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Monthly Archives: August 2012

“It does not mean we are merging — it simply means we have agreed to work together to discuss and analyze a potential merger,” US Airways’ chief executive, W. Douglas Parker, said in a letter to employees Friday.

Such a merger would put the combined airline on par with the world’s largest, United Continental Holdings, and the slightly smaller Delta Air Lines. The merged entity’s position as the No. 1 or No. 2 airline in the world, based on how many miles its passengers fly, would depend on how many routes antitrust regulators force the combined airline to abandon.

Many industry experts say the only way American and US Airways can compete with larger rivals is by merging their strengths. US Airways would gain American’s lucrative international routes, while American’s larger hubs would be fed passengers from US Airways’ network in smaller cities across the nation.

For passengers, a merger would have no immediate impact. But a year or two into the combination, changes would ramp up: Frequent-flier programs would merge, fares could rise, planes would take on American Airlines’ colors and glitches could surface as their reservation systems integrate.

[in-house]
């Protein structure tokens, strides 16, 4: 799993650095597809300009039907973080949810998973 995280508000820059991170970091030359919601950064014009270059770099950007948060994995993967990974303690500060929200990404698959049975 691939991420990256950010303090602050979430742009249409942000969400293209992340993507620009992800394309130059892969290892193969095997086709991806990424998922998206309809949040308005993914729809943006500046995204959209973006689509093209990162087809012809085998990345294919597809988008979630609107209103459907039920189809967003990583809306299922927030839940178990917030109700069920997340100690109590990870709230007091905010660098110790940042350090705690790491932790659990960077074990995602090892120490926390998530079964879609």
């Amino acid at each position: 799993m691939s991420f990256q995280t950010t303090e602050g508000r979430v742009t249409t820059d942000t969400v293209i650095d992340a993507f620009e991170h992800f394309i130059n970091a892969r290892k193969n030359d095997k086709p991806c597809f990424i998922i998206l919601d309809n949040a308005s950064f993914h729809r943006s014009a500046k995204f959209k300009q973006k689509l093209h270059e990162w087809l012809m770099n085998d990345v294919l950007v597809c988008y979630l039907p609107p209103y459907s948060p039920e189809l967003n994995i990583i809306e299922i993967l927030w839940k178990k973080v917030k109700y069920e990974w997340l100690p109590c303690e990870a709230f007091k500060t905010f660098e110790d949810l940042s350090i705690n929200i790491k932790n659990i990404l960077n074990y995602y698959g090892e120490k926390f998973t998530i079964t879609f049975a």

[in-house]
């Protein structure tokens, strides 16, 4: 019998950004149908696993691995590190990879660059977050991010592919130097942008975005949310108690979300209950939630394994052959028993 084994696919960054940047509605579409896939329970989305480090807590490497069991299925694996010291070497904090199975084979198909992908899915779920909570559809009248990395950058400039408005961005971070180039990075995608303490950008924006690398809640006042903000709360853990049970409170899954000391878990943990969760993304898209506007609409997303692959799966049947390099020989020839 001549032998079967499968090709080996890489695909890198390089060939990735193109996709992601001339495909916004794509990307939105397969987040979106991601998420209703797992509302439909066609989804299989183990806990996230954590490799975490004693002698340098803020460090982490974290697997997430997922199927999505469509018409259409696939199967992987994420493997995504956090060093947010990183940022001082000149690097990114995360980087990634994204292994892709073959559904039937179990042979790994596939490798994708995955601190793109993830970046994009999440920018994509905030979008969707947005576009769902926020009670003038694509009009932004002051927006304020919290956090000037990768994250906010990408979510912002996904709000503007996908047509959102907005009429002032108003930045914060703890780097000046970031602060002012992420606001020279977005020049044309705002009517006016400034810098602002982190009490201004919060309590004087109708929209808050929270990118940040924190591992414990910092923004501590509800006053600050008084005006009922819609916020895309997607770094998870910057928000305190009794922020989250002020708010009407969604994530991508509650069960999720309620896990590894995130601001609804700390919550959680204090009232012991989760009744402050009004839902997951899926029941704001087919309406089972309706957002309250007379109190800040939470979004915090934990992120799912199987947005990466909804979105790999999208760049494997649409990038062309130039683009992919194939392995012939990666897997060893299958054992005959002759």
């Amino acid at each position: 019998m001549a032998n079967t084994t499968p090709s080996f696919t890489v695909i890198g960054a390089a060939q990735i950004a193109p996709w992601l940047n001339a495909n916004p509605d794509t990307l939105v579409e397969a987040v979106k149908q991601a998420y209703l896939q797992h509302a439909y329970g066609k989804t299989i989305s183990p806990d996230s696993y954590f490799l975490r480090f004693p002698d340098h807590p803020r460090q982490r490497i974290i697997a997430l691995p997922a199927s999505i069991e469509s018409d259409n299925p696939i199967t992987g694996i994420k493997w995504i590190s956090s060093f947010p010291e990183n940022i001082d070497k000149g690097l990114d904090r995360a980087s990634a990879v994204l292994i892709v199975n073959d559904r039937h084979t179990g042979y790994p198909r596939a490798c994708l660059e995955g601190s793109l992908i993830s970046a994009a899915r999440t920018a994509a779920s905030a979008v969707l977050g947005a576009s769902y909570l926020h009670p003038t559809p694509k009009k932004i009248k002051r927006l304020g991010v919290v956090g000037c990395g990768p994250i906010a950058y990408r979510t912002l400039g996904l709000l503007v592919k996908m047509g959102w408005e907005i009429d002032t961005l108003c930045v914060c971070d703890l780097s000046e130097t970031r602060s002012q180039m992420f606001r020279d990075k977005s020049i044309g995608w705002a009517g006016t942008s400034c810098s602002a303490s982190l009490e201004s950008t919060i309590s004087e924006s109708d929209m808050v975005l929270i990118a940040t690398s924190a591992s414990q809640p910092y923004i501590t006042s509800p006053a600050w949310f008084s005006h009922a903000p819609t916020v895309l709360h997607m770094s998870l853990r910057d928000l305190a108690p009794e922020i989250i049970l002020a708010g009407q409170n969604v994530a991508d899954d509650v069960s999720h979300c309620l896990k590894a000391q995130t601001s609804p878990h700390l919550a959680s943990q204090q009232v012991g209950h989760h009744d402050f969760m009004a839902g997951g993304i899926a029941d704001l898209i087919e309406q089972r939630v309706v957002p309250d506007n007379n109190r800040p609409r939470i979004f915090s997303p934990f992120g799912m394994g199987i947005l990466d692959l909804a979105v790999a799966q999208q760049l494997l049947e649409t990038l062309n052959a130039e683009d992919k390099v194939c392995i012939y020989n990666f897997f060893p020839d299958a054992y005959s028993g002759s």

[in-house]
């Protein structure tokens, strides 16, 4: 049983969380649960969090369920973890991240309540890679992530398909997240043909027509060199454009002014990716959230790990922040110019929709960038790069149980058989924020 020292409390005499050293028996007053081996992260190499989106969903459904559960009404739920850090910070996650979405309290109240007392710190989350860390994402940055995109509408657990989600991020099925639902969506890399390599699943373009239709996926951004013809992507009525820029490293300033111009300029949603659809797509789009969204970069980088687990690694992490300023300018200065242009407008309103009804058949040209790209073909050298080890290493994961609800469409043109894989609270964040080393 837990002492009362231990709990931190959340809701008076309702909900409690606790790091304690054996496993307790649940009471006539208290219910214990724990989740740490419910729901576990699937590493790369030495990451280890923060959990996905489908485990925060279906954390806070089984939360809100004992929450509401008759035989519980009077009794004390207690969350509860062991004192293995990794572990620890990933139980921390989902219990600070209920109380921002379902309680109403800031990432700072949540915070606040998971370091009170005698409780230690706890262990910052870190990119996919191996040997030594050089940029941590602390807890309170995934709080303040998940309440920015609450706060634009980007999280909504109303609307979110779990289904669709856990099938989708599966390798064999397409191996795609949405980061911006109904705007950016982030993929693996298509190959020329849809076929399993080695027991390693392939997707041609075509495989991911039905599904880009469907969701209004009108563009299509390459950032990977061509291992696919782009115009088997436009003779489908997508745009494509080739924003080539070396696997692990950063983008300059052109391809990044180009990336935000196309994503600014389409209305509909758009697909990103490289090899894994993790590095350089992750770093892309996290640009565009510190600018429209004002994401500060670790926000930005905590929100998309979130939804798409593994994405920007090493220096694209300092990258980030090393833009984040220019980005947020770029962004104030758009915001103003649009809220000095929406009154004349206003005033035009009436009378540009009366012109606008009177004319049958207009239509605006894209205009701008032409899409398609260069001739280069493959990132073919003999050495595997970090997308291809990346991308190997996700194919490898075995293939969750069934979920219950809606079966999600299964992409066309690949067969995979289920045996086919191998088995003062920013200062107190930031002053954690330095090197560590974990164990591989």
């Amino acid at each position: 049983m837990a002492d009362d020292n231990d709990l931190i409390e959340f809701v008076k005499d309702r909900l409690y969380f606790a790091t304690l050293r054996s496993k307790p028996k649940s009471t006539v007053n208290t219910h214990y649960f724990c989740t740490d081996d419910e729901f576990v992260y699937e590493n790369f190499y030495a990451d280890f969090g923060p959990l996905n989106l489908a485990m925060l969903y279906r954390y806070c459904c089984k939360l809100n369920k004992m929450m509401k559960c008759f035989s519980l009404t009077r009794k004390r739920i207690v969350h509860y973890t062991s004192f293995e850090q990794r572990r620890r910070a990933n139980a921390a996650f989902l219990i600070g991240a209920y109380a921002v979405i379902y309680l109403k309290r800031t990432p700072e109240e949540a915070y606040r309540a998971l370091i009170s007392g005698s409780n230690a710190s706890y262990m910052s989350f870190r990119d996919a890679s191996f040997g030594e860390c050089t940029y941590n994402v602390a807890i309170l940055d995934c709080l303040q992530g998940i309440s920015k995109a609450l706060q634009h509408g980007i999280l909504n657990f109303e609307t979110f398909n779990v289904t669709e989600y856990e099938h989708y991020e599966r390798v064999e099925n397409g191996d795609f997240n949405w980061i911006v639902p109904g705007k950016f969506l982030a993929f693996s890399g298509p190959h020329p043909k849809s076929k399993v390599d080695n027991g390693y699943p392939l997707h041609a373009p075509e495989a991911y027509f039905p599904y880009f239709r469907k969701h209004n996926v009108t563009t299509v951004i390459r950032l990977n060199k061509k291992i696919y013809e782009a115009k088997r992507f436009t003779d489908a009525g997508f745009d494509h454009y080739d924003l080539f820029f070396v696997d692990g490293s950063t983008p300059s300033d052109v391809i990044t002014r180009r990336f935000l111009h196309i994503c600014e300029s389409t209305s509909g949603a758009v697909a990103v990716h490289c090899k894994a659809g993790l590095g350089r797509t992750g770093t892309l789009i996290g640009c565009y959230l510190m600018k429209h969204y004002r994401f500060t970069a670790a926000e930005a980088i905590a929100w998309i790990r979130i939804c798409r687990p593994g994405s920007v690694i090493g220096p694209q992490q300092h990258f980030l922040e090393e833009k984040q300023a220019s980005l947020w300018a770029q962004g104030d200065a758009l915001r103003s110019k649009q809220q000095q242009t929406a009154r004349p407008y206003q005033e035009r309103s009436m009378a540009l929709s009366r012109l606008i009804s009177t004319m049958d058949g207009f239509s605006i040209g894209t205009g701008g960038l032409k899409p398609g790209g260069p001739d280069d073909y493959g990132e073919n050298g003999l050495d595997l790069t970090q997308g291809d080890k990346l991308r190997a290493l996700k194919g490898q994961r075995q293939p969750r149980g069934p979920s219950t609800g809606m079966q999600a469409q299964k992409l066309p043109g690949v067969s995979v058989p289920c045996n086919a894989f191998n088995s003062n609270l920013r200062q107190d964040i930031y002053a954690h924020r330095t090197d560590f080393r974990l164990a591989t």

Mr. Parker has been pushing for a merger since American’s parent company, the AMR Corporation, entered Chapter 11 bankruptcy protection on Nov. 29. American Airlines’ chief executive, Thomas W. Horton, has said his airline is weighing several options, including remaining independent or merging with one of several airlines, including the US Airways Group.

One wild card is British Airways’ parent company, the International Consolidated Airlines Group, which confirmed on Friday that it too had signed a nondisclosure agreement with American. Foreign investors are prohibited from owning more than 25 percent of a United States airline, but a cash infusion from British Airways could help American remain independent or give Mr. Horton enough leverage for his leadership team to call the shots in a merger with US Airways.

“It does not mean we are merging — it simply means we have agreed to work together to discuss and analyze a potential merger,” US Airways’ chief executive, W. Douglas Parker, said in a letter to employees Friday.

Such a merger would put the combined airline on par with the world’s largest, United Continental Holdings, and the slightly smaller Delta Air Lines. The merged entity’s position as the No. 1 or No. 2 airline in the world, based on how many miles its passengers fly, would depend on how many routes antitrust regulators force the combined airline to abandon.

Many industry experts say the only way American and US Airways can compete with larger rivals is by merging their strengths. US Airways would gain American’s lucrative international routes, while American’s larger hubs would be fed passengers from US Airways’ network in smaller cities across the nation.

For passengers, a merger would have no immediate impact. But a year or two into the combination, changes would ramp up: Frequent-flier programs would merge, fares could rise, planes would take on American Airlines’ colors and glitches could surface as their reservation systems integrate.